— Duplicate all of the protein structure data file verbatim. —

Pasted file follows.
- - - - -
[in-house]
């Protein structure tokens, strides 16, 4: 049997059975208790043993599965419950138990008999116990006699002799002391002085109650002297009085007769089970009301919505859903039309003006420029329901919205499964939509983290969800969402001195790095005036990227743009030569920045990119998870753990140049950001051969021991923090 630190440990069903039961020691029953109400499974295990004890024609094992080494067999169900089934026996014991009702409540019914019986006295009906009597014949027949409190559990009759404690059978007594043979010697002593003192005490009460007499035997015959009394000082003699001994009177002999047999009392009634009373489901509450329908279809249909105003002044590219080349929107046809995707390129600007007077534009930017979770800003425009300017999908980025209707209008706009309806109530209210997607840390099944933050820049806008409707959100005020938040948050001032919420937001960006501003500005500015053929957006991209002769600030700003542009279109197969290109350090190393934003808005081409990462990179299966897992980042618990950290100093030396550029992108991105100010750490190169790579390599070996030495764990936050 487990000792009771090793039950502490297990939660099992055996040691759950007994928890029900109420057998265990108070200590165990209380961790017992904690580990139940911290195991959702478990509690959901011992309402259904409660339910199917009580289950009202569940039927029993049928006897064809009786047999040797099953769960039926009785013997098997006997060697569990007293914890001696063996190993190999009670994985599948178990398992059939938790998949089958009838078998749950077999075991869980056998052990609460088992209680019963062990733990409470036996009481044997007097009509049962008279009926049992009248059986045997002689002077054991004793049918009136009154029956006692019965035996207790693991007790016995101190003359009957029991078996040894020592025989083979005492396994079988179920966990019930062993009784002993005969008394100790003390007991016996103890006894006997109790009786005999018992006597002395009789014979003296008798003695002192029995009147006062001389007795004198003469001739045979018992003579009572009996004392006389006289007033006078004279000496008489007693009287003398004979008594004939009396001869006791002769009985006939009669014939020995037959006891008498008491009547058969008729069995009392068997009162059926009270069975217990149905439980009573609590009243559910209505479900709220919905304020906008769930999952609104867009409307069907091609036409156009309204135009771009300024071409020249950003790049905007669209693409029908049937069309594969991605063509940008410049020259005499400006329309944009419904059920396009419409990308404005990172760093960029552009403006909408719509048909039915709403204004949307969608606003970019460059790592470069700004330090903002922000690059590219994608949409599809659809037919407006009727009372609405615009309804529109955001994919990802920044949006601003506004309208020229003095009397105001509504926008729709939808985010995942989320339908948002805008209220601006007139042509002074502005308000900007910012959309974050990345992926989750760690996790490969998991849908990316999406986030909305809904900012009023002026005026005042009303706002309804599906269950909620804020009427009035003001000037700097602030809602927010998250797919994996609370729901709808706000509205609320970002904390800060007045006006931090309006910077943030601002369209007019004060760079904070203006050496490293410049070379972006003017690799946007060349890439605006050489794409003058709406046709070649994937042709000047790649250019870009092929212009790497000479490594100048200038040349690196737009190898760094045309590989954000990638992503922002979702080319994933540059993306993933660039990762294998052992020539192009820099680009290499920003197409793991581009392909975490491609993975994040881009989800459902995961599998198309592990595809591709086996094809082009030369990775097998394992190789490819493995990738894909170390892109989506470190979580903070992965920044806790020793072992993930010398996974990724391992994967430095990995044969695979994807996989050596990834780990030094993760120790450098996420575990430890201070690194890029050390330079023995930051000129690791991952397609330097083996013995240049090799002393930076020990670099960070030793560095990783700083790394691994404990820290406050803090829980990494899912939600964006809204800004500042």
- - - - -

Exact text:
[in-house]
């Protein structure tokens, strides 16, 4: 049997059975208790043993599965419950138990008999116990006699002799002391002085109650002297009085007769089970009301919505859903039309003006420029329901919205499964939509983290969800969402001195790095005036990227743009030569920045990119998870753990140049950001051969021991923090 630190440990069903039961020691029953109400499974295990004890024609094992080494067999169900089934026996014991009702409540019914019986006295009906009597014949027949409190559990009759404690059978007594043979010697002593003192005490009460007499035997015959009394000082003699001994009177002999047999009392009634009373489901509450329908279809249909105003002044590219080349929107046809995707390129600007007077534009930017979770800003425009300017999908980025209707209008706009309806109530209210997607840390099944933050820049806008409707959100005020938040948050001032919420937001960006501003500005500015053929957006991209002769600030700003542009279109197969290109350090190393934003808005081409990462990179299966897992980042618990950290100093030396550029992108991105100010750490190169790579390599070996030495764990936050 487990000792009771090793039950502490297990939660099992055996040691759950007994928890029900109420057998265990108070200590165990209380961790017992904690580990139940911290195991959702478990509690959901011992309402259904409660339910199917009580289950009202569940039927029993049928006897064809009786047999040797099953769960039926009785013997098997006997060697569990007293914890001696063996190993190999009670994985599948178990398992059939938790998949089958009838078998749950077999075991869980056998052990609460088992209680019963062990733990409470036996009481044997007097009509049962008279009926049992009248059986045997002689002077054991004793049918009136009154029956006692019965035996207790693991007790016995101190003359009957029991078996040894020592025989083979005492396994079988179920966990019930062993009784002993005969008394100790003390007991016996103890006894006997109790009786005999018992006597002395009789014979003296008798003695002192029995009147006062001389007795004198003469001739045979018992003579009572009996004392006389006289007033006078004279000496008489007693009287003398004979008594004939009396001869006791002769009985006939009669014939020995037959006891008498008491009547058969008729069995009392068997009162059926009270069975217990149905439980009573609590009243559910209505479900709220919905304020906008769930999952609104867009409307069907091609036409156009309204135009771009300024071409020249950003790049905007669209693409029908049937069309594969991605063509940008410049020259005499400006329309944009419904059920396009419409990308404005990172760093960029552009403006909408719509048909039915709403204004949307969608606003970019460059790592470069700004330090903002922000690059590219994608949409599809659809037919407006009727009372609405615009309804529109955001994919990802920044949006601003506004309208020229003095009397105001509504926008729709939808985010995942989320339908948002805008209220601006007139042509002074502005308000900007910012959309974050990345992926989750760690996790490969998991849908990316999406986030909305809904900012009023002026005026005042009303706002309804599906269950909620804020009427009035003001000037700097602030809602927010998250797919994996609370729901709808706000509205609320970002904390800060007045006006931090309006910077943030601002369209007019004060760079904070203006050496490293410049070379972006003017690799946007060349890439605006050489794409003058709406046709070649994937042709000047790649250019870009092929212009790497000479490594100048200038040349690196737009190898760094045309590989954000990638992503922002979702080319994933540059993306993933660039990762294998052992020539192009820099680009290499920003197409793991581009392909975490491609993975994040881009989800459902995961599998198309592990595809591709086996094809082009030369990775097998394992190789490819493995990738894909170390892109989506470190979580903070992965920044806790020793072992993930010398996974990724391992994967430095990995044969695979994807996989050596990834780990030094993760120790450098996420575990430890201070690194890029050390330079023995930051000129690791991952397609330097083996013995240049090799002393930076020990670099960070030793560095990783700083790394691994404990820290406050803090829980990494899912939600964006809204800004500042």